Monday, May 15, 2017

Religious Belief and Reason Part 5

5.6 Religious Experience
            Although Plantinga argues that to believe in God does not require propositional evidence or arguments to be considered rational, this does not mean that he thinks “that belief in God is not groundless.”[1] This is an important point because when Plantinga states that religious belief does not require evidence he is speaking of propositional evidence. This does not discount non-propositional evidence. Plantinga thinks that belief in God is grounded in “characteristic religious experiences such as beholding the divine majesty on the top of a mountain or the divine creativity when noticing the articulate beauty of the flower.”[2] C. Stephen Evans content that traditional theistic arguments-- “cosmic wonder,” “purposive order,” “moral obligation,” “human dignity,” and “joy”--can serve as signs that ground religious belief.[3] Other religious experiences mentioned by Plantinga “involve a sense of guilt (and forgiveness), despair, the inner testimony of the Holy Spirit, or direct contact with the divine (mysticism).”[4] Garcia states that Thomas Aquinas thought that “all human knowledge comes through experience, and that we do not experience God directly but only by way of his effects.”[5]Some believers describe personal religious experiences with “sensory metaphors: they claim to see, hear or be touched by God.”[6] Garcia thinks of Plantinga’s grounds “as a type of evidence and to hold that those who come to believe in God on the basis of such experiences are not in fact holding that belief as a basic belief but as a derived belief.”[7] In addition, she thinks it is difficult “to specify which triggering conditions will lead to belief in God’s existence.”[8]
            People who believe based on religious experience do not contend that their belief in God is “based on an argument (any more than belief in other persons is based on an argument).”[9] They think they have encountered God directly either through seeing or hearing and find themselves believing in God because of this experience. “Religious experience is typically taken as self-authenticating.”[10] Reformed epistemologists like Wolterstorff have been influenced by the thought of Thomas Reid and his moderate epistemology. They believe that “one might simply take it that one has a cognitive faculty that can be trusted when it produces belief in God when induced by the appropriate experiences.”[11] Richard Swinburne thinks we should trust what someone tells us unless we have good reason to doubt it. In other words, innocent until proven guilty. Evidentialist objectors seem to assume that a belief is guilty of falsehood unless proven innocent. So it seems we should trust someone’s testimony of religious experience unless we have good reason to doubt it. In addition, it seems those who do not have a religious experience can believe in God on the basis of the experience of others.[12]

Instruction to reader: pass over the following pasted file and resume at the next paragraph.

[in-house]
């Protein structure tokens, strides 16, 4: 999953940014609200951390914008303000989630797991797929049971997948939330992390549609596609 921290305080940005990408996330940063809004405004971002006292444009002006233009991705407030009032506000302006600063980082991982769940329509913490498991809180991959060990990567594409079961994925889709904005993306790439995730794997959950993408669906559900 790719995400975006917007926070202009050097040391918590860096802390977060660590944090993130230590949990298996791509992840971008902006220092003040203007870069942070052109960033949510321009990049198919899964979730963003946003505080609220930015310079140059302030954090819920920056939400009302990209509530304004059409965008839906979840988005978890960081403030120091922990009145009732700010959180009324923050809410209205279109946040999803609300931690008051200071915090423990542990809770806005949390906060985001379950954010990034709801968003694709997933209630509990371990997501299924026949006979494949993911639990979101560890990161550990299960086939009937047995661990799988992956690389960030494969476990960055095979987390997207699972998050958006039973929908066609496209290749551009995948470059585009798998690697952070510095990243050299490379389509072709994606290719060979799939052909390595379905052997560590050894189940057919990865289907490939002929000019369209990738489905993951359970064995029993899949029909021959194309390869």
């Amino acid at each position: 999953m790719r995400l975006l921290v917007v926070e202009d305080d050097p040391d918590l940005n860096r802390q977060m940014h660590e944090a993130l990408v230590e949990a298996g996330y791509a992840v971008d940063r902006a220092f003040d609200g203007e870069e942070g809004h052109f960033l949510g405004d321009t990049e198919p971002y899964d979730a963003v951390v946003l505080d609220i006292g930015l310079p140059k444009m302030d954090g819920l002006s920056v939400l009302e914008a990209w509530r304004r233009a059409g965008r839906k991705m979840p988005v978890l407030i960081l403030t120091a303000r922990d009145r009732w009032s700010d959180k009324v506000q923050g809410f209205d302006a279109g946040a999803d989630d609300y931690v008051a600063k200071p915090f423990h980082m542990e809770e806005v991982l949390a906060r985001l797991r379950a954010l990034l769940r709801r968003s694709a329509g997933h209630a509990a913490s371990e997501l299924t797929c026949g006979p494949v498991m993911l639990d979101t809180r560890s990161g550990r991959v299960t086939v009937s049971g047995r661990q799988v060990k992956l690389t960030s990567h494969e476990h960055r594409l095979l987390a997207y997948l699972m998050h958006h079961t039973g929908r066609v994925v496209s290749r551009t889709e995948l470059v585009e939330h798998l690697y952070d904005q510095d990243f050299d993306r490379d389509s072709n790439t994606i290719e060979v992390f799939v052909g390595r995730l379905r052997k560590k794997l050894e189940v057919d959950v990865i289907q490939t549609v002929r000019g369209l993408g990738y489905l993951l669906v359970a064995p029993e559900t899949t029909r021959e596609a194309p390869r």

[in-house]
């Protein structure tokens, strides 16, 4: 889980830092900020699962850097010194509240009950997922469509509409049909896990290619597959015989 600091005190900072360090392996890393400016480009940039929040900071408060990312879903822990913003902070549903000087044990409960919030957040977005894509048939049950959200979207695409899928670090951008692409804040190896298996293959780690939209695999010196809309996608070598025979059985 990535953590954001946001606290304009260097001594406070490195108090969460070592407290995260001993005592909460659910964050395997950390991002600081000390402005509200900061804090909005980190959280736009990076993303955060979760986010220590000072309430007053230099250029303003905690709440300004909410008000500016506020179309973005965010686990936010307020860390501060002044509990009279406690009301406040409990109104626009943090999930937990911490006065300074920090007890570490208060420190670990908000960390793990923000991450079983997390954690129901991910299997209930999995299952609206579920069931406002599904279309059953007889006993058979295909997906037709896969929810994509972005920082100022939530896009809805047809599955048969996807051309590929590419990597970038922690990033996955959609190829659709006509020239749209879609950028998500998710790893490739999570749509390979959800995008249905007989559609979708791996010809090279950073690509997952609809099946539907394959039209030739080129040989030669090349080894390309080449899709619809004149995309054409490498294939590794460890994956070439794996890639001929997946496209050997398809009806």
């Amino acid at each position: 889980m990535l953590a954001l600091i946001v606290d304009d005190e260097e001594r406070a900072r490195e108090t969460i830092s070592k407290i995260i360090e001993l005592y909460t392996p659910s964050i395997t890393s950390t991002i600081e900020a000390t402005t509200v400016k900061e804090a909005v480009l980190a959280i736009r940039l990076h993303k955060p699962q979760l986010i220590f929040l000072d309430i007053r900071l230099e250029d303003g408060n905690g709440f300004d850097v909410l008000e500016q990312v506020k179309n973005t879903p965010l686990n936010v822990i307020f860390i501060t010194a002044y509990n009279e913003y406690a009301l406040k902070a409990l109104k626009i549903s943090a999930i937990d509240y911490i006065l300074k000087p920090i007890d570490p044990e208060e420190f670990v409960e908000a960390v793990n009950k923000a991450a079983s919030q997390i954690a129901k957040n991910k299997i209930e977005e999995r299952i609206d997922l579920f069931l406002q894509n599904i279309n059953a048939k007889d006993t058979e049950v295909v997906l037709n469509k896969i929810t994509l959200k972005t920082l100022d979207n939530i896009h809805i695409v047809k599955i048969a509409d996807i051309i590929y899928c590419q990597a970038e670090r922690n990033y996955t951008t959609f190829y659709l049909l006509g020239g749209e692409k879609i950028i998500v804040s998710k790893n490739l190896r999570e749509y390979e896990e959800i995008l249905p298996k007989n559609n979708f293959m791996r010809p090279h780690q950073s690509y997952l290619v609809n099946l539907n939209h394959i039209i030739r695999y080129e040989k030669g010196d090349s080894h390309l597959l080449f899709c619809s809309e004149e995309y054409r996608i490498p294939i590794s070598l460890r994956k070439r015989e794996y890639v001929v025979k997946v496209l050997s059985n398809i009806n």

Although some philosophers do not accept religious experience as validating belief in God, Reformed epistemologists think religious experience grounds religious belief.[13] Since humans are more than mind or intelligence it seems valid to trust religious experience to ground religious belief. Is this what Pascal is asserting when he says that the heart knows some things that the mind does not. The philosophers who reject religious experience for grounding religious belief do so because they “deny that one can reliably infer from the experience that the source or cause of that experience was God.”[14] This seems like the rejection of traditional proofs because they do not give us the Biblical God; instead they give us a thin slice of God. This does not seem a valid argument. William Alston believes that perceptual beliefs face a similar problem. Yet we still trust our perceptual beliefs. Alston asserts, “if religious experiences and the beliefs they produce relevantly resemble perceptual experiences and the beliefs they produce, then we should not hold beliefs based upon religious experience to be suspect either.”[15]

[1] Ibid., 12.
[2] Ibid.

[3] C. Stephen Evans, Why Christian Faith Still Makes Sense: A Response to Contemporary Challenges (Grand Rapids:Mi, 2015), 39-57.

[4] Clark, “Religious Epistemology,” 12; Forrest, “The Epistemology of Religion,” 10.

[5] Garcia, “Natural Theology,” 118.

[6] Clark, “Religious Epistemology,” 12.

[7] Garcia, “Natural Theology,” 118.

[8] Ibid., 120.

[9] Clark, “Religious Epistemology,” 12.
[10] Ibid.

[11] Ibid.; Forrest, “The Epistemology of Religion,” 10.

[12] Ibid.

[13] Ibid.; Forrest, “The Epistemology of Religion,” 10.

[14] Clark, “Religious Epistemology,” 13.
[15] Ibid., 13.

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